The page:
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Religion or belief: key legislation

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An outline of issues of equality law specific to religion or belief

In England, Scotland and Wales, the Equality Act 2010 brought together and harmonised equality legislation. Our Equality Act 2010 law page contains an overview of the Act and should be read in conjunction with the information here.

Specific issues of the law covering religion or belief are also detailed below.

Legislation in Northern Ireland is different, and is covered in the section below. This should be read in conjunction with the following briefing:

England, Scotland and Wales

The Equality Act 2010 provides protection against discrimination, harassment and victimisation on the grounds of religion or belief.

In the provision of goods, facilities and services, the Act prohibits discrimination and victimisation but not harassment because of religion or belief. However, many of the actions that may be considered as acts of harassment may also be considered acts of direct discrimination, for which there is protection.

Definitions

The definitions of religion and belief are:

  • religion - any religion or reference to religion, including a reference to a lack of religion
  • belief - any religious or philosophical belief or reference to belief, including a reference to a lack of belief

Religion or belief should be taken to mean the full diversity of religious and belief affiliations within the UK, including non-religious and philosophical beliefs such as atheism, agnosticism and humanism.

For further information on what constitutes a religion or belief and the latest developments on case law in this area, visit our religion or belief case law page.

Previous legislation

Much of the Employment Equality (Religion or Belief) Regulations 2003 and the Equality Act 2006 have been revoked as parts of the Equality Act 2010 commenced in October 2010.

However, they can still be relied on where the discriminatory act complained of (such as a case of religion or belief discrimination) occurred wholly before 1 October 2010.

The Equality Act 2010 also introduced a public sector equality duty that covers religion or belief. There are separate specific duties for England, Scotland and Wales.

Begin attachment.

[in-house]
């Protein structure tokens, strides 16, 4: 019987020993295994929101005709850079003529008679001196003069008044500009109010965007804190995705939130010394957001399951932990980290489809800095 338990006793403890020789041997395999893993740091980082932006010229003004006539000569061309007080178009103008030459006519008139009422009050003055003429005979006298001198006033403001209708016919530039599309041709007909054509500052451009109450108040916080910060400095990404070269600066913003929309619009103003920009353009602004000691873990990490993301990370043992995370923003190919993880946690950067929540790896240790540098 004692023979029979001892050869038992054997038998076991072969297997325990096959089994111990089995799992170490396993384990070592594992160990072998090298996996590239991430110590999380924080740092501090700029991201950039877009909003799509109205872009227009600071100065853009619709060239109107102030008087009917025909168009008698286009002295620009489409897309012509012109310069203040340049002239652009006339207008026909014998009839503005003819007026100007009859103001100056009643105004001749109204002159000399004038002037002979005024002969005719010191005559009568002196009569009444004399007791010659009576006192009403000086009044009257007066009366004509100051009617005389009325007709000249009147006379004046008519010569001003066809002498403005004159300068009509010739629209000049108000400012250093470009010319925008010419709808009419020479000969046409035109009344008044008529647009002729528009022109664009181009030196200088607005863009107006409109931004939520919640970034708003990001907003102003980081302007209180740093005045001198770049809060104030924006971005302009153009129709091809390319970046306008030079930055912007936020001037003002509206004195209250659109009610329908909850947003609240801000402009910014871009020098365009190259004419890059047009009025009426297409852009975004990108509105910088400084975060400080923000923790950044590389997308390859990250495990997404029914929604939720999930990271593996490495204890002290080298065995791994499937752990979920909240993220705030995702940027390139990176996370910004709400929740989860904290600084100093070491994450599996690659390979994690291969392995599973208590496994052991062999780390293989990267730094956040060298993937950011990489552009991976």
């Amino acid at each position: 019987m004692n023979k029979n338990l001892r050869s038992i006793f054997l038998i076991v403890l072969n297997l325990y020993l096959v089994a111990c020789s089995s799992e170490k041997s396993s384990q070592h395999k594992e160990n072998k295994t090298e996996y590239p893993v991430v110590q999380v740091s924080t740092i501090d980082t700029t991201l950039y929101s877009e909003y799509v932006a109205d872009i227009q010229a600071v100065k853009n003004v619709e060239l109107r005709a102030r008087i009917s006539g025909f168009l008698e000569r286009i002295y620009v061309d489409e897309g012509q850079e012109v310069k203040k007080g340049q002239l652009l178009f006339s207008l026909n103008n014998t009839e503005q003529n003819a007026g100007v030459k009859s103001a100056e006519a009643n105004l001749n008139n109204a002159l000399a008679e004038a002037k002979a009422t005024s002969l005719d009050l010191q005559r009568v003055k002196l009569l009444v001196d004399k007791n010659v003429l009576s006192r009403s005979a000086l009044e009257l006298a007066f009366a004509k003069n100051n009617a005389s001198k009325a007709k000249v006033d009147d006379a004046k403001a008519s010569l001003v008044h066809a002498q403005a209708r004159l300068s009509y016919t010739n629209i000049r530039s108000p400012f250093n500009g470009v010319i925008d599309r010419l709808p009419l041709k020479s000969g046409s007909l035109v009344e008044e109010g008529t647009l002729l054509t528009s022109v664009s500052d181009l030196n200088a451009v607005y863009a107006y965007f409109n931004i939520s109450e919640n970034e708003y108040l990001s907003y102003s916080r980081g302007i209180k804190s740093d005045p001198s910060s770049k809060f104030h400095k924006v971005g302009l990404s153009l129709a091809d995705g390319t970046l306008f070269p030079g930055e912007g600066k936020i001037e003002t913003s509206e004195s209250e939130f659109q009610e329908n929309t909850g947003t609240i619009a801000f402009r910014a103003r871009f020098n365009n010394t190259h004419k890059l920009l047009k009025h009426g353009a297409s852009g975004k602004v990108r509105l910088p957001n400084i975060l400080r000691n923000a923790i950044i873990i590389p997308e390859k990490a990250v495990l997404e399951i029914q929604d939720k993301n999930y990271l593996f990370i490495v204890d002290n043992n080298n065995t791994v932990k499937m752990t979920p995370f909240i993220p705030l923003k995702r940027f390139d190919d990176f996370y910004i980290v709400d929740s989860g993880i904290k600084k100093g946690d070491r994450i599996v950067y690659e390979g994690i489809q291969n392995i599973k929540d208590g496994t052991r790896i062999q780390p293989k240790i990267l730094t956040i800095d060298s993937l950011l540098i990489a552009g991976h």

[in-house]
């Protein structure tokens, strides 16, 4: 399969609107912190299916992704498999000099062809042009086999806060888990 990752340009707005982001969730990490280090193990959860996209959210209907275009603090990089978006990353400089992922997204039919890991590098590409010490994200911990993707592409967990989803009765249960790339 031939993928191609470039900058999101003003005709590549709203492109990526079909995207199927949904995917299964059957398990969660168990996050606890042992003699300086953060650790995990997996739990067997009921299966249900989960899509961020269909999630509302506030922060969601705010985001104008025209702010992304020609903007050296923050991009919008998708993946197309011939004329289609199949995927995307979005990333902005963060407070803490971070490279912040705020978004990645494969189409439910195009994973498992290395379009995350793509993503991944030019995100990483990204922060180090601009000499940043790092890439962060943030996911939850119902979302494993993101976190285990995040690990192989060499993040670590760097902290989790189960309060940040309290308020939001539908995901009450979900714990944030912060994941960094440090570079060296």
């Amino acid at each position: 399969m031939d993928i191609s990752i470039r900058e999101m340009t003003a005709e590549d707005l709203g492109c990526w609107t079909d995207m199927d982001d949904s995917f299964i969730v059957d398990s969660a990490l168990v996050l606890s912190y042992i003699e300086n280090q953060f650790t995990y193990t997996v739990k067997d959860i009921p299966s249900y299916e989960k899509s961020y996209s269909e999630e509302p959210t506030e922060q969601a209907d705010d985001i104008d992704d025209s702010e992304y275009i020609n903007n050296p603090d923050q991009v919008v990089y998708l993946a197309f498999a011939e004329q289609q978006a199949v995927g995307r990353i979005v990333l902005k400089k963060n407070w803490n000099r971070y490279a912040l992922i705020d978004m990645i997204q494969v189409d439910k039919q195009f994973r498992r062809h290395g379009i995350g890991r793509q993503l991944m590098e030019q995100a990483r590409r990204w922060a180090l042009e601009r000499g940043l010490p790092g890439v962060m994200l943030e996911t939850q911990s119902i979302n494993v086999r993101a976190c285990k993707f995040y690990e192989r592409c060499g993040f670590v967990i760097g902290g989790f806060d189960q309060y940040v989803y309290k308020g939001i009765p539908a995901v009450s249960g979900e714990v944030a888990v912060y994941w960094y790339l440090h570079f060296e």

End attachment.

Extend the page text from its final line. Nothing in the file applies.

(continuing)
Religion or belief specific law

The Racial and Religious Hatred Act 2006 amended the Public Order Act 1986 and made it an offence to stir up hatred and protects people from harm for their religion or belief or lack of religion or belief.

Higher education institutions will need to be mindful of this in relation to their role in promoting academic freedom, as reflected in the Education Reform Act 1988, and freedom of speech, as obliged by the Education Act (No.2) 1986.

Northern Ireland

The Northern Ireland Act 1998 established the devolved Northern Ireland Assembly. Anti-discrimination legislation is devolved to the Northern Ireland Assembly.

The legislation applies to both staff and students, before, during and after the relationship with the higher education institution. The legislation covers employment, education, and the provision of goods, facilities, services and premises.

Section 75 of the Northern Ireland Act 1998 places Northern Irish public authorities, including higher education institutions, under a duty to have due regard to the need to promote equality of opportunity between people of different religious belief and political opinion. Public authorities are also required to have regard to the desirability of promoting good relations between people of different religious belief and political opinion. Northern Irish higher education institutions have to meet specific duties in relation to this general duty.

Further information

Section 76 of the Northern Ireland Act 1998 makes it unlawful for a public authority, including higher education institutions, to discriminate, or to aid or incite another person to discriminate, against a person or class of person on the grounds of religious belief or political opinion.

The Fair Employment and Treatment (Northern Ireland) Order 1998 makes it unlawful to discriminate against someone on the grounds of religious belief or political opinion. This includes a person's supposed religious belief or political opinion and the absence of any, or any particular, religious belief or political opinion.